Because the moving rotary vanes that compress the gas do not come into direct contact with the housing wall, but move across a hydrodynamic lubricating film, there is absolutely no wear in the compression chamber. In addition, all the moving parts such as the motor, coupling and oil cooling are designed to have an extremely long life.
Furthermore, the bearings can be changed much less often with a rotary vane compressor than with a screw compressor. The service costs are therefore extremely low and there is very little unplanned downtime.
As the customer explained: “Downtime occurs much less often with rotary vane compressors than with the other types of compressors we have installed.” This reliability pays off in a big way, not only for the operators but also for their partners: the farmers that own the biogas generation plant.
Karlheinz Brunner: “Every day that the plant is not running reduces sales for the producers. All those involved are therefore keen to ensure that the running time of the Burgrieden plant is as high as possible. It is in operation 360 days a year, and the two Wittig rotary vane compressors compress over 2 million m3 of bio methane from the region every year, operating almost continuously.”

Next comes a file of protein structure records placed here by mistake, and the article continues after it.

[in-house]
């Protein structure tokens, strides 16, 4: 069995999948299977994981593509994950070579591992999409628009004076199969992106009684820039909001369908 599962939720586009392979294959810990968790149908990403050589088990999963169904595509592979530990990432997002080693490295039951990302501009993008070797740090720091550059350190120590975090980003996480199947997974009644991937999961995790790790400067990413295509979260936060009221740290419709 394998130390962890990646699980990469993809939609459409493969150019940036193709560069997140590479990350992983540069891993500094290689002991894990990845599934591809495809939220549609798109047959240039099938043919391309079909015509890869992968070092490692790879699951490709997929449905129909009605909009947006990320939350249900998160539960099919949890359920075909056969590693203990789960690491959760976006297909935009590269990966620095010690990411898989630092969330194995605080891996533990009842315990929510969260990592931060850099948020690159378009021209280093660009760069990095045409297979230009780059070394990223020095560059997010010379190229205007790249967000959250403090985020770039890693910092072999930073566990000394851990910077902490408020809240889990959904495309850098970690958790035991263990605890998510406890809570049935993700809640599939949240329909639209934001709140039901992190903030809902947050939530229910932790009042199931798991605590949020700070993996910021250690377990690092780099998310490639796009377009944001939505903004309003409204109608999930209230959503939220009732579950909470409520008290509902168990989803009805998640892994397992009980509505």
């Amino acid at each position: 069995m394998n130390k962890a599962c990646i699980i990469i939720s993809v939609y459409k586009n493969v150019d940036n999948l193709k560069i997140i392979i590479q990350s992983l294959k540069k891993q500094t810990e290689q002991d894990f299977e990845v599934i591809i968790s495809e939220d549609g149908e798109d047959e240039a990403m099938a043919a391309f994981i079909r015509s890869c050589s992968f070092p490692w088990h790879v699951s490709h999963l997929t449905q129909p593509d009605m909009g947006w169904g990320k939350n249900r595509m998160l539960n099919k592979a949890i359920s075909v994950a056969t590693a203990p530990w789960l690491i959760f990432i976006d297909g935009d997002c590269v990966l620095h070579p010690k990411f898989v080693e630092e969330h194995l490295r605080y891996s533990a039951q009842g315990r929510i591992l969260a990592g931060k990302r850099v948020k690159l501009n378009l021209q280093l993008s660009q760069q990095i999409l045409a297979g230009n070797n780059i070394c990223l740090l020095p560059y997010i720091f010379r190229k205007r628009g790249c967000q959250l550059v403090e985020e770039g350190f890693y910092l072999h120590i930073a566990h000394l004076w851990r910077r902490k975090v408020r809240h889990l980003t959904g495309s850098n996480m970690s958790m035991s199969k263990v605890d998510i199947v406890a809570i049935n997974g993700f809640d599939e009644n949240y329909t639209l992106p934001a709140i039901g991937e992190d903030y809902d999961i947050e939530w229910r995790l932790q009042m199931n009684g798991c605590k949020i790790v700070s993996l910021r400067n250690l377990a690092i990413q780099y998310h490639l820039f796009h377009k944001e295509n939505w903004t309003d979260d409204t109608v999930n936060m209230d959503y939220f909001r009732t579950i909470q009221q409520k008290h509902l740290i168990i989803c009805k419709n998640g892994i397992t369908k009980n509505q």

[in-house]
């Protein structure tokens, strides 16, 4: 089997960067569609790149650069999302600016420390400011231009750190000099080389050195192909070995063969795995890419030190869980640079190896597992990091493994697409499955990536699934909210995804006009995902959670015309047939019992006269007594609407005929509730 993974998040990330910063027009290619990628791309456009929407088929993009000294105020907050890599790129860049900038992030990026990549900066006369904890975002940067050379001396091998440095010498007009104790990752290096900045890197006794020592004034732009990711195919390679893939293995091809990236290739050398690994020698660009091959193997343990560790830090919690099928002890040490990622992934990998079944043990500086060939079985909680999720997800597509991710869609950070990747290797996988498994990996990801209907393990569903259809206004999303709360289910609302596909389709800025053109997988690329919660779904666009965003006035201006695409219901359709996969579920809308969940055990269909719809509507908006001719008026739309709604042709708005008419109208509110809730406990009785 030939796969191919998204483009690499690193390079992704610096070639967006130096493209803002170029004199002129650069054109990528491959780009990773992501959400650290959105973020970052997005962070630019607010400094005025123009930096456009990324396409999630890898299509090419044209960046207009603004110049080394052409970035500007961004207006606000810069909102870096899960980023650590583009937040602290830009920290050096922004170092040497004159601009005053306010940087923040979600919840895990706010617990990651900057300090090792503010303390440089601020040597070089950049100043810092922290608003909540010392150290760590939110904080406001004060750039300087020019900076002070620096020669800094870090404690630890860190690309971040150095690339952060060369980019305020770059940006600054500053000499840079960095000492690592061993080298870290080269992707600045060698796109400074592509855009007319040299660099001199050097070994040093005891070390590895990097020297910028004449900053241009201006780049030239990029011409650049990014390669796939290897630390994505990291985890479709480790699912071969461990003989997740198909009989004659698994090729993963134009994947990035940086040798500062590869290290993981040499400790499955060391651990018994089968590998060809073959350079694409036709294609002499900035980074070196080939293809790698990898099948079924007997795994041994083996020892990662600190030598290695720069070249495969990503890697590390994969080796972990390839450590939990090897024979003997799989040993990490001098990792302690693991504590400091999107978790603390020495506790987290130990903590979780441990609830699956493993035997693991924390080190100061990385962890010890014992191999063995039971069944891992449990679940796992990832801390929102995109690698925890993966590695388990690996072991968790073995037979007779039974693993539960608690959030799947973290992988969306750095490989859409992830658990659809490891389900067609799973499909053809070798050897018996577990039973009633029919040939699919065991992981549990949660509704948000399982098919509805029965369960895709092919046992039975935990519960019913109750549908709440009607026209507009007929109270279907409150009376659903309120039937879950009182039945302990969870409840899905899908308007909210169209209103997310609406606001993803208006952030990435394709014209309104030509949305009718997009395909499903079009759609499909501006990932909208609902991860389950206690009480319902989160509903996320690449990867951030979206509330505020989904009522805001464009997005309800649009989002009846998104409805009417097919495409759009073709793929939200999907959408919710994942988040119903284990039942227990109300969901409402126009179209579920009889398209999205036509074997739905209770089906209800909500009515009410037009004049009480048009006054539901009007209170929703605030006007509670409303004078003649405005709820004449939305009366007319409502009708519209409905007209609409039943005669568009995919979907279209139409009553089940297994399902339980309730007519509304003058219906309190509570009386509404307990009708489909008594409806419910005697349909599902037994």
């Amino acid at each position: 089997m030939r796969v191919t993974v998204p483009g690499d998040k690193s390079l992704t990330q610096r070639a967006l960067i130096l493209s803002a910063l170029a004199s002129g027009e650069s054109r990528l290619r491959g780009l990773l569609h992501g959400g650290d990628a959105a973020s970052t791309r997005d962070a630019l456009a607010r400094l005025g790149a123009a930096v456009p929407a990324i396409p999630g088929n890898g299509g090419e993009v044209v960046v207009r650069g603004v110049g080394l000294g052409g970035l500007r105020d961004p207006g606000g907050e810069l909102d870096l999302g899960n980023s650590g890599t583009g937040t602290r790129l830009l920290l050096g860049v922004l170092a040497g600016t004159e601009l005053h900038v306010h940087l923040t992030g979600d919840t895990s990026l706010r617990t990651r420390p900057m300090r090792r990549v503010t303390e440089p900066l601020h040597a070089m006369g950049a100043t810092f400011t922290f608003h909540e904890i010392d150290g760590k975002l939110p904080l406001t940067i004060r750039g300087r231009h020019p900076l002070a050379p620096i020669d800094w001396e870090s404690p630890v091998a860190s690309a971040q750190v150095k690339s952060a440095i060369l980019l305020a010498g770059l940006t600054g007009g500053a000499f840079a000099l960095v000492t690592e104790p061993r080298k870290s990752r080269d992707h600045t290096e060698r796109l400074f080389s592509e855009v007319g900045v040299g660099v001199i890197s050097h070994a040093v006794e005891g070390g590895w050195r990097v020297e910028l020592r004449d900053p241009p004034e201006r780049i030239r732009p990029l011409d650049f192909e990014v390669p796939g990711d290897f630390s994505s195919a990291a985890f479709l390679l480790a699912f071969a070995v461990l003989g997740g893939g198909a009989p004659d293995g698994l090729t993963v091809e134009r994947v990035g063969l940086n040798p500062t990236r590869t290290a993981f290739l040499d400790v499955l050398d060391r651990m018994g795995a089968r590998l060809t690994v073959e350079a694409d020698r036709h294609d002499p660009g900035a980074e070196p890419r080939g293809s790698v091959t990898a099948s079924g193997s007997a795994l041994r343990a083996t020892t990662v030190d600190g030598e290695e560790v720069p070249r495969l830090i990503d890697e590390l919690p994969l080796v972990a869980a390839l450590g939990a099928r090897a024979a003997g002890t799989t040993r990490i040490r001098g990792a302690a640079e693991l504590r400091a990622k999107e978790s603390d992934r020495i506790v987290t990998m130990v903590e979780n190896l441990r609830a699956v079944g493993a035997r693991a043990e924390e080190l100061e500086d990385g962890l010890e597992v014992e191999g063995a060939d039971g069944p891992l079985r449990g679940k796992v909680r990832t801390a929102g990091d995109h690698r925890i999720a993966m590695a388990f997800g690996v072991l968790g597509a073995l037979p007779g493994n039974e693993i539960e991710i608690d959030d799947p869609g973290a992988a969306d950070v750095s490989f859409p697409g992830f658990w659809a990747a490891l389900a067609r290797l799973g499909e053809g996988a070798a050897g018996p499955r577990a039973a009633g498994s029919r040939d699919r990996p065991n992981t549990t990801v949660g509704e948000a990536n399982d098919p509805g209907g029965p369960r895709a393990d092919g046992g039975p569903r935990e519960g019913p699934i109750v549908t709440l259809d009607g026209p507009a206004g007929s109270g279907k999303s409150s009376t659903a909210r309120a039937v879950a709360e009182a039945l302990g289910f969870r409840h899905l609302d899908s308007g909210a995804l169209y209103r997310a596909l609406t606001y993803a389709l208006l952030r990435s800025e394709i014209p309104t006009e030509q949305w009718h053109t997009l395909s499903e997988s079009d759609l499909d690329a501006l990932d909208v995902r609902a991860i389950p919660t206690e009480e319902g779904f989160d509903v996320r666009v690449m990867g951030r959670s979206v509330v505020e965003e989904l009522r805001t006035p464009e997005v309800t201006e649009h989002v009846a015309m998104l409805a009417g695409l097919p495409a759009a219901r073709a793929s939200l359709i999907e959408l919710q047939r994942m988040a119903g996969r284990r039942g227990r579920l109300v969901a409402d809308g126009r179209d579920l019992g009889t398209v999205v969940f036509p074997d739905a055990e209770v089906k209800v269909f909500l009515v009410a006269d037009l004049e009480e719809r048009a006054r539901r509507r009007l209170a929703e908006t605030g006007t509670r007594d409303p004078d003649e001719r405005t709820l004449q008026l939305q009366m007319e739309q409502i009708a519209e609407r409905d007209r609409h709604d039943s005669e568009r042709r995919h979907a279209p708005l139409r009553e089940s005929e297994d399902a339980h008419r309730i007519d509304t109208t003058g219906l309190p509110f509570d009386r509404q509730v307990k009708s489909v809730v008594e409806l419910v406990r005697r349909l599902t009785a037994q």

Two frequency-regulated Wittig X-ROW 80-G rotary vane compressors with circulating oil lubrication from Gardner Denver are used at the new plant in Burgrieden. They stand out due to their quiet operation and very long service life with low maintenance requirements, and are thus ideal for applications involving continuous operation.
The compressors installed are designed for volume flows of up to 506 Nm3/h, and naturally the explosion-proof version for gas exzones is used here. In terms of control technology, the compressors are integrated into the overall system.